Telling Some Very British Ghost Stories at SXSW Film
Jeremy Dyson and Andy Nyman on the evil seed that would become their midnighter
It started, as so many ghost stories do, with two English boys obsessed with the macabre. Jeremy Dyson and Andy Nyman met at summer camp when they were 15, and horror films "became one of the leading drives of our friendship," said Nyman.
The two grew up, but remained close friends. Both turned to the arts. Dyson was one of the driving forces behind cult British pitch-black comedy show The League of Gentlemen. Nyman became an actor, as well as working with illusionist and psychic fraud debunker (that's very important) Derren Brown. But they remained haunted by that old mutual love of horror, and 10 years ago Nyman found himself in London's West End, walking past the Fortune Theatre, where The Woman in Black is performed. Based on Susan Hill's 1983 spooky novel, the stage adaptation has been a massive success, but it has been the only horror-themed play in the West End for most of its now 27-year run. "It struck me," Nyman said, "that it's so ridiculous that there isn't another scary play. It's a bit like, 'You can't have another play with music in it, because that's Phantom of the Opera. You're only allowed one of those.'" The problem he saw was that simple prejudice against horror, whether onscreen or on the stage: "It's really, really populist, and that tends to mean there's a real snobbery about it."
As theatre has become more intellectual and less crowd-pleasing, Dyson said, "[Horror] was seen as cheap and manipulative, and that couldn't be further from what me and Andy think and feel. With genre material, you can go much deeper than you can with straight drama, because it's a mythic form. You can bypass the intellect and go straight into people's psyches."
In spite of that, the evil seed of what would become Ghost Stories was planted. It only started to grow after Nyman had a less obvious theatrical inspiration: The Vagina Monologues. He said, "If you haven't seen it, it's three women, sitting on stools, reading about the obvious subject matter. So I was watching it, and I had this lightning bolt moment. 'Oo, you could do The Vagina Monologues with ghost stories.' I phoned Jeremy up the next day and said, 'I think I've had an idea that could be the thing that we've always talked about of working together.'"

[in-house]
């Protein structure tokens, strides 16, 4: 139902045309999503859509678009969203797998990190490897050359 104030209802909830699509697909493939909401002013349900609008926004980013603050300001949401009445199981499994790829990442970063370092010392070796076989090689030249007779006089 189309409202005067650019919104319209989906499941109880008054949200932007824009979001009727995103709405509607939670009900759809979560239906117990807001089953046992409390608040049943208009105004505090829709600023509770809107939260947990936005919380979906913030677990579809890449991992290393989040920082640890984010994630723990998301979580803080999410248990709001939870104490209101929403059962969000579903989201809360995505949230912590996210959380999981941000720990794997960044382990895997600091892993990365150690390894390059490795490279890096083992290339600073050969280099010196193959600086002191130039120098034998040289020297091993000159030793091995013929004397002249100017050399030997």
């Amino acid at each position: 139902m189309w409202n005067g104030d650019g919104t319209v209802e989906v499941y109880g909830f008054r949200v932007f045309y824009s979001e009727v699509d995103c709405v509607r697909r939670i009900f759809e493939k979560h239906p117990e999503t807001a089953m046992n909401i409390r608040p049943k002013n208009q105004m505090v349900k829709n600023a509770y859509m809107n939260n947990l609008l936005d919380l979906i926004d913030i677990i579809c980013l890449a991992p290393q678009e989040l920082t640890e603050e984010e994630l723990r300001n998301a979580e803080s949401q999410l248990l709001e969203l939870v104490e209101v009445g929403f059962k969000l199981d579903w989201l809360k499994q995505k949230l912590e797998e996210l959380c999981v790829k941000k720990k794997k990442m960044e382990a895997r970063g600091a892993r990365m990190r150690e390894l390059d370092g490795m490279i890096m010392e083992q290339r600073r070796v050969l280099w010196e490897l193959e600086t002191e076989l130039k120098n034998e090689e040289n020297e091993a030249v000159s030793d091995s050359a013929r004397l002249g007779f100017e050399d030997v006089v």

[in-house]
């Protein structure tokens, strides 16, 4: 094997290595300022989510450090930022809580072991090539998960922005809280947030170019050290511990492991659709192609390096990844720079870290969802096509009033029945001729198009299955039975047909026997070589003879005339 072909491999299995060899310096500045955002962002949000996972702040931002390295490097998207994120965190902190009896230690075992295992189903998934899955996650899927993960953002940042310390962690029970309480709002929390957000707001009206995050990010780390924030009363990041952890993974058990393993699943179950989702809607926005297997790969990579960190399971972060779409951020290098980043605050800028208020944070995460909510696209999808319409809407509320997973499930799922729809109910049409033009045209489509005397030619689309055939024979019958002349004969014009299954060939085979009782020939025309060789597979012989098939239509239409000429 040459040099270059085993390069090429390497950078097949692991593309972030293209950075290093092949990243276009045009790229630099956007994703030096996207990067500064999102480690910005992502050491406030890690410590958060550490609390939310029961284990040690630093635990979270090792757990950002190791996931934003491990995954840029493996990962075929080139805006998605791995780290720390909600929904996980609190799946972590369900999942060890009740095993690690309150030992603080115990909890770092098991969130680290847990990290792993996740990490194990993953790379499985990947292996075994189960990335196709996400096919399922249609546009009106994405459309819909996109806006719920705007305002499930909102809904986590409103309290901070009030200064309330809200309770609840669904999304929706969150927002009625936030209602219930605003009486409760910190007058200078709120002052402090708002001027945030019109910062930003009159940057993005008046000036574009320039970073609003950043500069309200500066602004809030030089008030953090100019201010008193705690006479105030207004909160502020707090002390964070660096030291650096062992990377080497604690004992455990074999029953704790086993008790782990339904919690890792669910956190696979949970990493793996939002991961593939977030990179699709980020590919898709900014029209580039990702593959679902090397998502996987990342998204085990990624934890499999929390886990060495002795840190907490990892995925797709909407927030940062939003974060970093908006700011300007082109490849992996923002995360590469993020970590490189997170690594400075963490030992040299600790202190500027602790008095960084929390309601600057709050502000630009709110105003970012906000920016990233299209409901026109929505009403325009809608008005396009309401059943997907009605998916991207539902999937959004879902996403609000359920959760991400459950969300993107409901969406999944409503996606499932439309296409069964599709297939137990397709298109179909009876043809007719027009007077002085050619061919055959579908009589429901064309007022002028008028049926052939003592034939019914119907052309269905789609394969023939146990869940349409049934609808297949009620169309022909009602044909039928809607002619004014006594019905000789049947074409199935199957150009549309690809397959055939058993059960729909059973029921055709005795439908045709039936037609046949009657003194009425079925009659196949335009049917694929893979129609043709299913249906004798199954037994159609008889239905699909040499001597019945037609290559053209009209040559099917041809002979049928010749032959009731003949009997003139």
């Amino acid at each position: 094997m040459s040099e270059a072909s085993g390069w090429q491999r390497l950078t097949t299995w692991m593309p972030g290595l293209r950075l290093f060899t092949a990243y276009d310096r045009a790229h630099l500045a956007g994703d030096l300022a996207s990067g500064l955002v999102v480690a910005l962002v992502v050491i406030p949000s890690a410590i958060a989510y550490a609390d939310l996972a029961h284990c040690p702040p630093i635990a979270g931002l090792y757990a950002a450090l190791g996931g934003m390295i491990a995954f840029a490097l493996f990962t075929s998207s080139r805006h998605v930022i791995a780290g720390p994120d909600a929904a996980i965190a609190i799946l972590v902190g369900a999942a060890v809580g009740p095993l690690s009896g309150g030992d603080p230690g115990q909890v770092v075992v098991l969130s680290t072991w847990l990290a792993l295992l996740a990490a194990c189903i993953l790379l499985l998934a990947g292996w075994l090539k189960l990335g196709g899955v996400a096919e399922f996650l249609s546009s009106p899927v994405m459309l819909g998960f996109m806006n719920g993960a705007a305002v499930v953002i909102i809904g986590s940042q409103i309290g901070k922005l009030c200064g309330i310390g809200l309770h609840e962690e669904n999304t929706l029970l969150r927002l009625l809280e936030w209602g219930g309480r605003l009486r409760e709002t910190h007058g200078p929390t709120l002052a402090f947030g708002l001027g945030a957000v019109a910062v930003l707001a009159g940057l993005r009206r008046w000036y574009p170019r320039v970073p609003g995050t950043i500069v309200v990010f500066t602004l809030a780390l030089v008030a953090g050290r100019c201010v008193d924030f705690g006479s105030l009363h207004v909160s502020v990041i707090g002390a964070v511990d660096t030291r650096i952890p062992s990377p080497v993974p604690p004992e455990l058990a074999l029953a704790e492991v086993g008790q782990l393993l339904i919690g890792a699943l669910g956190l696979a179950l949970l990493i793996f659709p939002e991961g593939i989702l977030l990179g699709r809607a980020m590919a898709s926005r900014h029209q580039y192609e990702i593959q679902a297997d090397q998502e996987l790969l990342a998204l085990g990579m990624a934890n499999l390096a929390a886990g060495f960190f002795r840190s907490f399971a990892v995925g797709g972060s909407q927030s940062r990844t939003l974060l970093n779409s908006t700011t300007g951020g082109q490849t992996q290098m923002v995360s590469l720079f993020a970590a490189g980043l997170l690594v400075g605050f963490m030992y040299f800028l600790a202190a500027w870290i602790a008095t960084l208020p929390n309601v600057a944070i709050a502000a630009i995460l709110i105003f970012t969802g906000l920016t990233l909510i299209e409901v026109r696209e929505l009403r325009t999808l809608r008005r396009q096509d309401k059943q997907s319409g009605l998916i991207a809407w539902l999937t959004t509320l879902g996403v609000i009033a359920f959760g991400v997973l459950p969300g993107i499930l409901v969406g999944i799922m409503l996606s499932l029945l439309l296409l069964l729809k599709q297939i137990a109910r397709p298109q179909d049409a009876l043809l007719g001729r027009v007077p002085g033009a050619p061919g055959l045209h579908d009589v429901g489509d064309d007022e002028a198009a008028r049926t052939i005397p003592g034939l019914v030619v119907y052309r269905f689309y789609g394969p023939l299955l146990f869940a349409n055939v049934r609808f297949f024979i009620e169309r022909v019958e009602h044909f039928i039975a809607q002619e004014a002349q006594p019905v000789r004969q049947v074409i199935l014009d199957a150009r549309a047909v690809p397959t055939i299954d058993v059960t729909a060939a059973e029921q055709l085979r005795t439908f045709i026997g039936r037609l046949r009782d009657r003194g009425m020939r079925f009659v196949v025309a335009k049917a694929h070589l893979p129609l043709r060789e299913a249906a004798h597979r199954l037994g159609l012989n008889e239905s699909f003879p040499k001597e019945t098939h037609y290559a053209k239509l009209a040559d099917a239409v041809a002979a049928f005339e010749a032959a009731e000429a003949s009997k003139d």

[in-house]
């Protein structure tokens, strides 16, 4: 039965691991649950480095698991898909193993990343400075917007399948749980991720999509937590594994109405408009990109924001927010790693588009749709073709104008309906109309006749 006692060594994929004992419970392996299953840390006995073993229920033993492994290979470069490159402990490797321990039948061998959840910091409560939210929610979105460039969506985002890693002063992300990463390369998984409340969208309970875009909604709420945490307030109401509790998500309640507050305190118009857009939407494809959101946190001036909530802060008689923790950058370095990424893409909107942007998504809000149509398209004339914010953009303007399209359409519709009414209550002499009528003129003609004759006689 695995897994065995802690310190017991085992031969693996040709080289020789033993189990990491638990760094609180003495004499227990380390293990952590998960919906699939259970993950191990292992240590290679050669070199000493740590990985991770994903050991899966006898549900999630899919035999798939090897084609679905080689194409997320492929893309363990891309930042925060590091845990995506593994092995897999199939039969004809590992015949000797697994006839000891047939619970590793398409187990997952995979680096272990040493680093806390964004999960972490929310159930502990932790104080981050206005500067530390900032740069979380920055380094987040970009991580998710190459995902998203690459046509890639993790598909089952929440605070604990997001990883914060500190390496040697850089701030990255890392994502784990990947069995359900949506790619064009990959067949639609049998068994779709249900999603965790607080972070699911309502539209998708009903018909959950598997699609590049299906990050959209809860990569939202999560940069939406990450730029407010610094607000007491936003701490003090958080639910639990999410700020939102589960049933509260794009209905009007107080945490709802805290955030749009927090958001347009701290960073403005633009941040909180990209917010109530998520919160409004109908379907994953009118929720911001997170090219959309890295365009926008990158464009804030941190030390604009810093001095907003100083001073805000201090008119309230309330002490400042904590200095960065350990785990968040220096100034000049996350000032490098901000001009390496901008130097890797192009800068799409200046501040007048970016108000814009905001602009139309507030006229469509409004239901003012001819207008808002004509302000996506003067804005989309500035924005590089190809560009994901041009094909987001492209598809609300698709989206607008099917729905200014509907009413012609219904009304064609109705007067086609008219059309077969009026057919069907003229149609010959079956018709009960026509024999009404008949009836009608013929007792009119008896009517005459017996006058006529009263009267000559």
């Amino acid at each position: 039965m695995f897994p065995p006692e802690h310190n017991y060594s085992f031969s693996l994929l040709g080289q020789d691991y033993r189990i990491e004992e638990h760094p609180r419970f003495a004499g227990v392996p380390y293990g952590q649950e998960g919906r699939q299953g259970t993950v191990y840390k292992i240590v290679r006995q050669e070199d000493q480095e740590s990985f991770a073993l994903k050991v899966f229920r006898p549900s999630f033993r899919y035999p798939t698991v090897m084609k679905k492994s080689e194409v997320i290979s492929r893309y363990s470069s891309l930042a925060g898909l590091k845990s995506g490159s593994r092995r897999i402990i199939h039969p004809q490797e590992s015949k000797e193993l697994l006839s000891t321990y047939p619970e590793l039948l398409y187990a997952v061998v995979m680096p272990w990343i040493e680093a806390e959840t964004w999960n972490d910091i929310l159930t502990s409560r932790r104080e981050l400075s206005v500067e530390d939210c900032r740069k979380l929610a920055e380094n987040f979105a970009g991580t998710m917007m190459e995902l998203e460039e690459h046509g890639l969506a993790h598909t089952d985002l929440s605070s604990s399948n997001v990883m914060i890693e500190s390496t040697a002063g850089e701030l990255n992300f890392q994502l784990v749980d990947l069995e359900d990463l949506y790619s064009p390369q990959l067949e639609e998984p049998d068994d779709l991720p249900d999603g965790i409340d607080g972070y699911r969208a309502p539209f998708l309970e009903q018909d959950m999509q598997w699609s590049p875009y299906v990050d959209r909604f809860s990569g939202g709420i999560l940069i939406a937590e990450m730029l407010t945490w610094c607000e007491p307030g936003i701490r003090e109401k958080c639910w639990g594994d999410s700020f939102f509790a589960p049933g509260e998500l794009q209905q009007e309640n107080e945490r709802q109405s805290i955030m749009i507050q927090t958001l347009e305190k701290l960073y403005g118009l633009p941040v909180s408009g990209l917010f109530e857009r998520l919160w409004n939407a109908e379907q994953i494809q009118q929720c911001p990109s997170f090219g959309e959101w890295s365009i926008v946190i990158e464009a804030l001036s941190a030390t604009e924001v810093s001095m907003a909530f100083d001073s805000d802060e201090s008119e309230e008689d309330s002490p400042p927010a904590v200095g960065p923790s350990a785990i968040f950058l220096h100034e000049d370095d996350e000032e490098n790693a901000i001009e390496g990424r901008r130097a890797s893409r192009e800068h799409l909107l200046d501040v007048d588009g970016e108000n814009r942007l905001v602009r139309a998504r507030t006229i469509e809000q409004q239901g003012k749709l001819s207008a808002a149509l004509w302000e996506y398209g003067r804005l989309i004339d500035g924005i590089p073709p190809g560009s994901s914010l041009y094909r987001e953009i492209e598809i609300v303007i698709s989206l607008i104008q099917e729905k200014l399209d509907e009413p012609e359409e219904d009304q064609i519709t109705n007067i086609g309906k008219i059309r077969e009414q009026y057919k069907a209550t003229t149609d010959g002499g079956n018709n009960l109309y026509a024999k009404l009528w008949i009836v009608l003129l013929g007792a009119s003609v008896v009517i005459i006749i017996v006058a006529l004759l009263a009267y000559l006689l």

The pair still weren't quite ready to start when they told their mutual friend, stage director Sean Holmes, about their idea. Three weeks later, Holmes became artistic director of the Lyric Theatre Hammersmith, and called them to force their hand. Dyson said, "Not only did he commission it, he programmed it, to make us do it. Because otherwise we'd still probably be chattering about it."
The spirit of The Woman in Black hung over their shoulders, both as an inspiration and as Nyman said, "There was no point doing anything that lived in that Dickensian world, because you could only be not as good as that thing that's fantastic. So we decided very early that it had be contemporary, we only wanted it to be 90 minutes, and it had to have scares that were as good as seeing a great horror film."
A year later, Ghost Stories premiered, and became a huge success. Inspired by the classic Amicus anthologies, and arguably the first great British fright anthology, 1945's Dead of Night, Nyman said, "One of the things that's very exciting for an audience, possibly most exciting, is that you're seeing tropes of horror cinema onstage. There's a chutzpah that makes you think, 'God, how are they doing that?'"
Yet just as The Woman in Black finally passed over to the silver screen in 2012, so Ghost Stories now completes the circle for the two friends: from childish campfire talk about horror movies, to the cinematic recounting of incredulous Professor Goodman (Nyman) facing three men (Black Panther's Martin Freeman, Alex Lawther from Netflix's The End of the F***ing World, and comedy mainstay Paul Whitehouse) with supernatural tales that shake his previously unflappable skepticism. There had been Hollywood pitches to do the adaptation, but the pair rejected them, choosing the same creative control they had for the play ("Anything less than that," Dyson said, "would have been a step down"). But whether on stage or screen, they're still looking for that same visceral reaction, and they'll know if the terror is there. Nyman said, "People are either screaming and scared, or they're not."
MIDNIGHTERSSunday, March 11, 11:55pm, Stateside
Monday, March 12, 11:55pm, Alamo South Lamar
Thursday, March 15, 12:30pm, Alamo South Lamar